If you’re not a big fan of fantasy, the book might lose you when it veers off into this area. It does seem to be written with a young adult fantasy audience in mind, so it gets jargon-heavy in places. (This SNL sketch illustrates this idea nicely.) There are Reclaimers and Terrenes and Deceivers. Reclaimers can see a person’s life-force. Deceivers grow whips when they are glutted. There is also a Colligat, one part of the Trinitas, which the Great Deceiver himself would like to get his hands on. I happen to love fantasy, so all this just added to my enjoyment of the story. Of course, it’s not everyone’s cup of tea.

Overall, The Dark Days Club is a really fun start to what looks to be a really well-crafted Regency-era tale that’s one part mystery, one part fantasy, and one part romance. Even though this first book was just released, but I’m already anxiously awaiting the next chapter in Lady Helen’s adventures. 

5 out of 5 Stars 

The Dark Days Club (A Lady Helen Novel), by Alison Goodman
Viking Books (2016)
Hardcover, eBook & Audiobook (496) pages
ISBN:  978-067078547

Amazon | Barnes & Noble | Indiebound | Book Depository | Goodreads

Disclosure of Material Connection: We received one review copy from the publisher in exchange for an honest review. We only review or recommend products we have read or used and believe will be a good match for our readers. We are disclosing this in accordance with the Federal Trade Commission’s 16 CFR, Part 255: “Guides Concerning the Use of Endorsements and Testimonials in Advertising.”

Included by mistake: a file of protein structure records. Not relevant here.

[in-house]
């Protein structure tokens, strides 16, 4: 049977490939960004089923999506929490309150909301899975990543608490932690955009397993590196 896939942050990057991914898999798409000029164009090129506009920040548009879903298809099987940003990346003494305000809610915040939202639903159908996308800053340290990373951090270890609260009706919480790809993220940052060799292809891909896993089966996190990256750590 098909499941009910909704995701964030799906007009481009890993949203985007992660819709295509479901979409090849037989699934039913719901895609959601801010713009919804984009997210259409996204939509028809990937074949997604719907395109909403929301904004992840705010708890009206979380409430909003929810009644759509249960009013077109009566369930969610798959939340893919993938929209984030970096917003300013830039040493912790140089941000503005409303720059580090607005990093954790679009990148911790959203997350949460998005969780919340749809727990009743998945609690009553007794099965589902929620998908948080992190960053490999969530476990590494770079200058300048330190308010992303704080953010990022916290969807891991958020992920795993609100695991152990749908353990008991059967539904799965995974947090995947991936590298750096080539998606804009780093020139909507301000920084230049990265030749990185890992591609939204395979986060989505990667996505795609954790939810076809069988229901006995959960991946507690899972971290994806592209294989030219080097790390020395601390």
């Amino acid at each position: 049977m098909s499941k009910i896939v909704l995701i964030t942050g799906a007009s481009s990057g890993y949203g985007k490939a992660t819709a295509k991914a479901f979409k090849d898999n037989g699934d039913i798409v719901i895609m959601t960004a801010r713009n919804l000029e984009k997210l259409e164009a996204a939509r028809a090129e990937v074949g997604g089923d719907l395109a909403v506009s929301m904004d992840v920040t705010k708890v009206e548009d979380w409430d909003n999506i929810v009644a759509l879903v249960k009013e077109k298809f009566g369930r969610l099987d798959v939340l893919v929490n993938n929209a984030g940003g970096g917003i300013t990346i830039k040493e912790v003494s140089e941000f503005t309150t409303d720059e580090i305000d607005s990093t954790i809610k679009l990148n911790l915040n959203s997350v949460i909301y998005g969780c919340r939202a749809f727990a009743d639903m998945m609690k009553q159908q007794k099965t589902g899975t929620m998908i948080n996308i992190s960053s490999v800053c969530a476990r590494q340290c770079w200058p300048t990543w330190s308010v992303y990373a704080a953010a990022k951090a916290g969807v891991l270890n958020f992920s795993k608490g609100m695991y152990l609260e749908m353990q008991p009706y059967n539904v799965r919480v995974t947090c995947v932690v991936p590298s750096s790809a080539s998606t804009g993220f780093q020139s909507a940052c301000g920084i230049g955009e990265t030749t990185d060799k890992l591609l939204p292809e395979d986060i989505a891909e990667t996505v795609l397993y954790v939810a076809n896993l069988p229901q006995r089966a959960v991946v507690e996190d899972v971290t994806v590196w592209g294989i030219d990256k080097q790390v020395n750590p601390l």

Cover images courtesy of Viking Books © 2016; text Lisa Galek © 2016,

6 thoughts on “The Dark Days Club (A Lady Helen Novel), by Alison Goodman – A Review

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  1. I quite like YA-novels that come from this world and jeer off into the realms of fantasy – like the Rivers of London series (not historical) – and I liked the Lord Darcy stories, not YA, crime alternate history and fantasy mixed, so I might give this a try, too.

    Liked by 1 person

  2. Fantastic review! I am a huge fan of YA fantasy books, so I might like this aspect of the novel. It seems like a great start to new series…love the Regency era as well! Can’t wait to check this one out.

    Liked by 1 person

  3. Sounds like an attempt by the publisher to fill the space left by the conclusion of the Deborah Harkness series! (A big huzzah from here.) I do love how the supernatural is pushing its way into the Georgian era (Jonathan Strange and Mr Norrell; Mary Bennet and the Bloomsbury Coven; etc.). This is for certain on my TBR list.

    Liked by 1 person

  4. I too have read this book and enjoyed it beyond my expectations. I admit that I was hesitant about introducing the magical aspects into the Regency era, but it totally works. Thanks for the great review Lisa. I am glad you enjoyed it too. Best, LA


  5. I love how YA books have really come into their own–really become a constant in the book world. What I love even more is that YA books can be enjoyed by all readers–some of my favorites are categorized as YA! All hail the new genre!